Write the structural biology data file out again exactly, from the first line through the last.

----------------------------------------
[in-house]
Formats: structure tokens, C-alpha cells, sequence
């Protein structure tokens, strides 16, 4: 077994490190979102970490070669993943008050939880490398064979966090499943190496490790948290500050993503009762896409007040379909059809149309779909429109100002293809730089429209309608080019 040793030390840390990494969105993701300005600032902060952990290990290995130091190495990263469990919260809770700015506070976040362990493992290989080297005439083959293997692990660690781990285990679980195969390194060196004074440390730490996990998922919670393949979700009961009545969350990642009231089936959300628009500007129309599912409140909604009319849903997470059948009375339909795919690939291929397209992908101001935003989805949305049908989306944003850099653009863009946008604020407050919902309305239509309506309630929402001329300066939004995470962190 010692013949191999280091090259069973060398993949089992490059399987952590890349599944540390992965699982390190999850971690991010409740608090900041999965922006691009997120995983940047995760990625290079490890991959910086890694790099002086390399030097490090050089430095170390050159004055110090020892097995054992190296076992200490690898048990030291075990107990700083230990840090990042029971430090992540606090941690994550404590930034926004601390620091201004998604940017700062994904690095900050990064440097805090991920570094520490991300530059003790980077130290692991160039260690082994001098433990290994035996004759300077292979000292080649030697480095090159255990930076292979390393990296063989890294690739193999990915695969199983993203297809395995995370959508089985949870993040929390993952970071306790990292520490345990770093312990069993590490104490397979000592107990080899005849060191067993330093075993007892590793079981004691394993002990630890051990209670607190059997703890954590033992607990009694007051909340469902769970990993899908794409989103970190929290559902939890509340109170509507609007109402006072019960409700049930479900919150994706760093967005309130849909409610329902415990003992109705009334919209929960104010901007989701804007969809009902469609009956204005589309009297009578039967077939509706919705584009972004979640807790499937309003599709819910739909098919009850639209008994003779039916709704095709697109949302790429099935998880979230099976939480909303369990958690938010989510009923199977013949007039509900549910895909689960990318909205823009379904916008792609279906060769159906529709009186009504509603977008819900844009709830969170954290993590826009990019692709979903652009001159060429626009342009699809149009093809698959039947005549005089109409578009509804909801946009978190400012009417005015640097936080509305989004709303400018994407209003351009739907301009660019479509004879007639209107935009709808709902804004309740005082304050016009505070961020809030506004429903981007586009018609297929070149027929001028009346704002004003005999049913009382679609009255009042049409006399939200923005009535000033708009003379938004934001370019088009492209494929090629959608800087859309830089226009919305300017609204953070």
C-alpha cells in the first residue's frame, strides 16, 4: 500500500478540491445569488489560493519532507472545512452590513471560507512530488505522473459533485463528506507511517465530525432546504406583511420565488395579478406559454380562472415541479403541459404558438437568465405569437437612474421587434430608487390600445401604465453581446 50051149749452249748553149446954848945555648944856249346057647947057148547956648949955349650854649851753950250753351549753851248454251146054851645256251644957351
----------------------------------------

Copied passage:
[in-house]
Formats: structure tokens, C-alpha cells, sequence
């Protein structure tokens, strides 16, 4: 077994490190979102970490070669993943008050939880490398064979966090499943190496490790948290500050993503009762896409007040379909059809149309779909429109100002293809730089429209309608080019 040793030390840390990494969105993701300005600032902060952990290990290995130091190495990263469990919260809770700015506070976040362990493992290989080297005439083959293997692990660690781990285990679980195969390194060196004074440390730490996990998922919670393949979700009961009545969350990642009231089936959300628009500007129309599912409140909604009319849903997470059948009375339909795919690939291929397209992908101001935003989805949305049908989306944003850099653009863009946008604020407050919902309305239509309506309630929402001329300066939004995470962190 010692013949191999280091090259069973060398993949089992490059399987952590890349599944540390992965699982390190999850971690991010409740608090900041999965922006691009997120995983940047995760990625290079490890991959910086890694790099002086390399030097490090050089430095170390050159004055110090020892097995054992190296076992200490690898048990030291075990107990700083230990840090990042029971430090992540606090941690994550404590930034926004601390620091201004998604940017700062994904690095900050990064440097805090991920570094520490991300530059003790980077130290692991160039260690082994001098433990290994035996004759300077292979000292080649030697480095090159255990930076292979390393990296063989890294690739193999990915695969199983993203297809395995995370959508089985949870993040929390993952970071306790990292520490345990770093312990069993590490104490397979000592107990080899005849060191067993330093075993007892590793079981004691394993002990630890051990209670607190059997703890954590033992607990009694007051909340469902769970990993899908794409989103970190929290559902939890509340109170509507609007109402006072019960409700049930479900919150994706760093967005309130849909409610329902415990003992109705009334919209929960104010901007989701804007969809009902469609009956204005589309009297009578039967077939509706919705584009972004979640807790499937309003599709819910739909098919009850639209008994003779039916709704095709697109949302790429099935998880979230099976939480909303369990958690938010989510009923199977013949007039509900549910895909689960990318909205823009379904916008792609279906060769159906529709009186009504509603977008819900844009709830969170954290993590826009990019692709979903652009001159060429626009342009699809149009093809698959039947005549005089109409578009509804909801946009978190400012009417005015640097936080509305989004709303400018994407209003351009739907301009660019479509004879007639209107935009709808709902804004309740005082304050016009505070961020809030506004429903981007586009018609297929070149027929001028009346704002004003005999049913009382679609009255009042049409006399939200923005009535000033708009003379938004934001370019088009492209494929090629959608800087859309830089226009919305300017609204953070």
C-alpha cells in the first residue's frame, strides 16, 4: 500500500478540491445569488489560493519532507472545512452590513471560507512530488505522473459533485463528506507511517465530525432546504406583511420565488395579478406559454380562472415541479403541459404558438437568465405569437437612474421587434430608487390600445401604465453581446 50051149749452249748553149446954848945555648944856249346057647947057148547956648949955349650854649851753950250753351549753851248454251146054851645256251644957351